In our travels, we've sometimes been fortunate to find hidden history in pairs, like the Warren County Alms House and its cemetery, separated by a few miles. Other times, we don't find the proximity until we're knee-deep in research, miles away from what was once so close it's surprising we hadn't tripped on it.
We found ourselves roaming the back roads of Warren County again recently, and made a quick stop in Oxford, the site of a historic iron furnace and its' founder's home, Shippen Manor. When you set off on a wandering mission, you always take the chance that a historic home or museum won't be open, and that always seems to be the case when I happen to be in the greater Oxford-politan area. Nonetheless, because Ivan hadn't been there before, I pulled onto the property and slowly drove the road that traverses behind the manor and wraps around the front.
Good thing I did, too, because we discovered something I hadn't noticed on my other visits. Embedded in the stone retaining wall between the home and the drive was this:
The Warren Railroad was a new one on me, but I wasn't surprised to discover that there had been yet another company operating what I assumed was freight transport in the area. After all, Oxford Furnace was just down the hill, and Warren County's own John Blair was the nation's most active builder of railroads in the 19th century.
Back at Hidden New Jersey headquarters, I did some digging to find out where this plaque originally sat and why it was at Shippen Manor. And once again, I discovered that we'd been very close to more of the story without realizing it. The plaque had capped the top of the western portal of a now-abandoned tunnel built by an ambitious railroad executive.
Railroad history in New Jersey is long and convoluted, to the point where it would probably make for a good miniseries for someone who had the patience to work through it all. For the purpose of the Oxford story, it's only really necessary to know that the Warren Railroad was chartered in 1851 to connect the Delaware, Lackawanna and Western's terminal point on the Delaware with the Central Railroad of New Jersey's Hampton station. The goal: to further connect the coal mines of Pennsylvania with markets in New York City. The fact that the Oxford Furnace was nearby probably didn't hurt, either.
Construction began in 1854, and it was an ambitious task, pitting mid-19th century technology against the very stubborn gneiss rock of northwestern New Jersey. Most frustrating, it seems, was Oxford Mountain (now known as Scott's Mountain) at Van Nest Gap, where the path of the railroad called for a 3002-foot long tunnel to avoid laying track at a steep incline with difficult curves. In the words of the New York Times account of the tunnel construction, "The rock is of a syenitic formation, and during the progress of the job almost every form of underground operations proved necessary. From the hard, seamless rock, offering the most stubborn resistance to construction, every degree of formation was encountered, to quicksand, with an unusual quantity of water."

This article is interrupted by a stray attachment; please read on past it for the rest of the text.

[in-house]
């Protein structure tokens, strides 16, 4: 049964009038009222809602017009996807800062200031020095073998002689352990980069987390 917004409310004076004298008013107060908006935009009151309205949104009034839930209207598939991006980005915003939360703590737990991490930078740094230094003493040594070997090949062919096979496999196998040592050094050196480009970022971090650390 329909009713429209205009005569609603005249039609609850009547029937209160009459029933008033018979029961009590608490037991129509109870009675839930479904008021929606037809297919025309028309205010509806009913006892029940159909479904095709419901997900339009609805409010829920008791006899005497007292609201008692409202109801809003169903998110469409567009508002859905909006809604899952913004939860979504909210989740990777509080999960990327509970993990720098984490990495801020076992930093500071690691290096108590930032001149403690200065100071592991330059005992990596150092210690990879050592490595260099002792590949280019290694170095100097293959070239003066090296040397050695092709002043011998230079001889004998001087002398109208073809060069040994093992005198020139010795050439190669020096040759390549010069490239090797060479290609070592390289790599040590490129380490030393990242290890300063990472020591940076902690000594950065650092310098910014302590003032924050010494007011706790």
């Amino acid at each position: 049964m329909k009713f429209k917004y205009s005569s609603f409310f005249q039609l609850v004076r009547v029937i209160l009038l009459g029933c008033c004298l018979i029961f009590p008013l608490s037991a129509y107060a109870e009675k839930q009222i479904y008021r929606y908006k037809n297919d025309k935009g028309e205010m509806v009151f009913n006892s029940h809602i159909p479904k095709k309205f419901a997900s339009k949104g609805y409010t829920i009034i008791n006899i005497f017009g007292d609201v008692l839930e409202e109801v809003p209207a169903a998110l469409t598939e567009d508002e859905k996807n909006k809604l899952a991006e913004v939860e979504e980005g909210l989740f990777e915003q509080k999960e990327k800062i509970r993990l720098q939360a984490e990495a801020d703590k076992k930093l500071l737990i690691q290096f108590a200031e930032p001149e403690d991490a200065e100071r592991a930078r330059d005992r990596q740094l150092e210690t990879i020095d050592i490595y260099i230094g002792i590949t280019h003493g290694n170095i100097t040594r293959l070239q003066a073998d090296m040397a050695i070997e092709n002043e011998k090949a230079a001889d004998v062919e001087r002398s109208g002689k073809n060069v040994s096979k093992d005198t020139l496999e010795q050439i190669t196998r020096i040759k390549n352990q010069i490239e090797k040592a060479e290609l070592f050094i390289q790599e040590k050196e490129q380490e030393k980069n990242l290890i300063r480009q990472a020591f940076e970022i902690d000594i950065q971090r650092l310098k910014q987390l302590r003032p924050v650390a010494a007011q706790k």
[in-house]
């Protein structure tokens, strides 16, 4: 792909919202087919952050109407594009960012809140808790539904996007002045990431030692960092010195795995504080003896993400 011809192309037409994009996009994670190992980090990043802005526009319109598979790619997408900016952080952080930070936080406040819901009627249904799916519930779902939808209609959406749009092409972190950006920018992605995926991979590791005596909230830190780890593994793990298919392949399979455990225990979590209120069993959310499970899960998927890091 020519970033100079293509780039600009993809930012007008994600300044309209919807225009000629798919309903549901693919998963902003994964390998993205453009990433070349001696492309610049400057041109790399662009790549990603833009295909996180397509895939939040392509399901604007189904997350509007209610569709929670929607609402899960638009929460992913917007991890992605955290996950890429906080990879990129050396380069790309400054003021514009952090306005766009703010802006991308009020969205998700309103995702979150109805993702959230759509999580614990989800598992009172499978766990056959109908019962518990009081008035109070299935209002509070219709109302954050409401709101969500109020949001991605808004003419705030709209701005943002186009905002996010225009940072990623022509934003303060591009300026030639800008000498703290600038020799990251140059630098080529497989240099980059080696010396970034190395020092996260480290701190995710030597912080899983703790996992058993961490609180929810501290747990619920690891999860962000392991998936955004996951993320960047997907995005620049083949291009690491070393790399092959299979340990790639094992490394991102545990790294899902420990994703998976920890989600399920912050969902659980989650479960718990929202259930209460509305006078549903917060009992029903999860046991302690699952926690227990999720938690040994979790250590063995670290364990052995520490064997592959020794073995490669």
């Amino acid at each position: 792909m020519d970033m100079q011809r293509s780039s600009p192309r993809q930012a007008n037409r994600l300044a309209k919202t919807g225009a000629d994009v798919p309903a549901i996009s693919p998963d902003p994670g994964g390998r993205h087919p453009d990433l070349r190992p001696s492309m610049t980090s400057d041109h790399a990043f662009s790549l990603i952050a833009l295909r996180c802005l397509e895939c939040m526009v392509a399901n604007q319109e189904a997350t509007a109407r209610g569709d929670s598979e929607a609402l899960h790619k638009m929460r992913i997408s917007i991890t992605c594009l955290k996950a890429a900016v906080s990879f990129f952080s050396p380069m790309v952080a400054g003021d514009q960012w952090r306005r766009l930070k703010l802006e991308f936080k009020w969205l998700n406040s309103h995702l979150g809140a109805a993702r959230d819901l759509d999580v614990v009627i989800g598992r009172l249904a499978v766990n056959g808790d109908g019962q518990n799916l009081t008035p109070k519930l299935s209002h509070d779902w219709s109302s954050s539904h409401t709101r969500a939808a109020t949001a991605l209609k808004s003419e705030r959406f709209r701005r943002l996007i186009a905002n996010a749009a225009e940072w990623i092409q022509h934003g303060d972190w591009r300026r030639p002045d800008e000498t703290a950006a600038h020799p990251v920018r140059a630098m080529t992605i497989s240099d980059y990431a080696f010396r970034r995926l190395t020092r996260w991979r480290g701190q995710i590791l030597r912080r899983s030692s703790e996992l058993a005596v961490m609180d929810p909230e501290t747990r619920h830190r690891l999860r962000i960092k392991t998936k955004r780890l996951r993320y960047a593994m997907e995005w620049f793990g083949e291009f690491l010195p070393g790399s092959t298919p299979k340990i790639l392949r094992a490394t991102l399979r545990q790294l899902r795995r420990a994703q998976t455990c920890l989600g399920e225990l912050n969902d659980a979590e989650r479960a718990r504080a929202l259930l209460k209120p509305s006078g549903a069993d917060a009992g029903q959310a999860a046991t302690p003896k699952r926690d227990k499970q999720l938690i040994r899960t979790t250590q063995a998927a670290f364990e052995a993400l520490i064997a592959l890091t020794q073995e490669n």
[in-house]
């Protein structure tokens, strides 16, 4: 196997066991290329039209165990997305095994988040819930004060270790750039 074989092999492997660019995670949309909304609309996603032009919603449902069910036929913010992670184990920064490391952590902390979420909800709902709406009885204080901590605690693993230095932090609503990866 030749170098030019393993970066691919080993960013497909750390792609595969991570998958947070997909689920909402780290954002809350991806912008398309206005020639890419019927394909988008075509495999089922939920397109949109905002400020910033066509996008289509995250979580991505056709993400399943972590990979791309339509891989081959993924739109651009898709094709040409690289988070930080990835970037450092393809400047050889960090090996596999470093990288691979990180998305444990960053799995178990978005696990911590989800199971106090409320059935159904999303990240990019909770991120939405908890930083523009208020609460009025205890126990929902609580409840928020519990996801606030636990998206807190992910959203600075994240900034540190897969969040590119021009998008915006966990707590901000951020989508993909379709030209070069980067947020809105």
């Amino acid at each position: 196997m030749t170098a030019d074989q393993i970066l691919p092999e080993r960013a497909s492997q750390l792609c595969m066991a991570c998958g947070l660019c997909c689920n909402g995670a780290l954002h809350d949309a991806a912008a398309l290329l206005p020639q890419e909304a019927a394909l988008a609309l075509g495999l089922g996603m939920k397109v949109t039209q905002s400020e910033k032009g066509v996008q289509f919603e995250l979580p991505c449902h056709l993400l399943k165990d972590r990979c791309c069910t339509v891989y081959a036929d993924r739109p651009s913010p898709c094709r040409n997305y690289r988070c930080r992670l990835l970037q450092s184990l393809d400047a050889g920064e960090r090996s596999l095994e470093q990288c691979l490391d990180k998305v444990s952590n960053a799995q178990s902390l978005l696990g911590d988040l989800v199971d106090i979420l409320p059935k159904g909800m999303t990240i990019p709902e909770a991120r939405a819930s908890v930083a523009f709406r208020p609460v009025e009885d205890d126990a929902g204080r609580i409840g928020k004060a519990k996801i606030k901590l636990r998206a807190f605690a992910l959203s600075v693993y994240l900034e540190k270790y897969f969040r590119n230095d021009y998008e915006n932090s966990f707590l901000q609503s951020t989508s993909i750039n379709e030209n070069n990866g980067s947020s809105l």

Understanding that the tunnel would take some time to build, Blair's engineers devised an alternate path around the mountain, enabling the railroad to commence operations in 1856. In fact, my research reveals that without realizing it, Ivan and I had driven along the interim right-of-way when we passed behind Shippen Manor. He'd noticed that beyond the current driveway, the trees directly ahead -- ones that would have been in the road if it had continued on a straight path -- were younger than those to the side. We'd surmised that it might have been a carriage path, not considering the possibility of a railroad running so close to the house.
The Van Nest Gap tunnel opened to train traffic in 1862, paralleling present-day Route 31 and shortening the trip between Scranton and the Hudson River by six miles. While it originally had two tracks to simultaneously accommodate traffic in both directions, changes in railroad gauge and an increase in the size of rolling stock forced a change to gauntlet tracks in 1900. Basically, another set of closely overlapping tracks was built parallel to an existing set, with traffic headed eastward using one track and the westward another. (You can find a more technical description here.) This allowed larger trains to pass through the tunnel but also caused delays, as only one train could pass through the tunnel at a time.
Meanwhile, the Warren Railroad had come under the control of the Delaware, Lackawanna and Western, which undertook yet another ambitious project to eliminate the Oxford bottleneck. The Lackawanna Cut-off reduced the length of the railroad's main line by another 11 miles and included the famed Paulinskill Viaduct, an impressive 110-foot high concrete bridge over the Paulinskill Valley. The Warren Railroad route was relegated to second-banana status, starting a decline from which it never recovered. By 1970, even the tracks were gone, leaving just memories, a partially flooded tunnel and a capstone that shares a hint of a story to the few people who might notice it behind a historic house.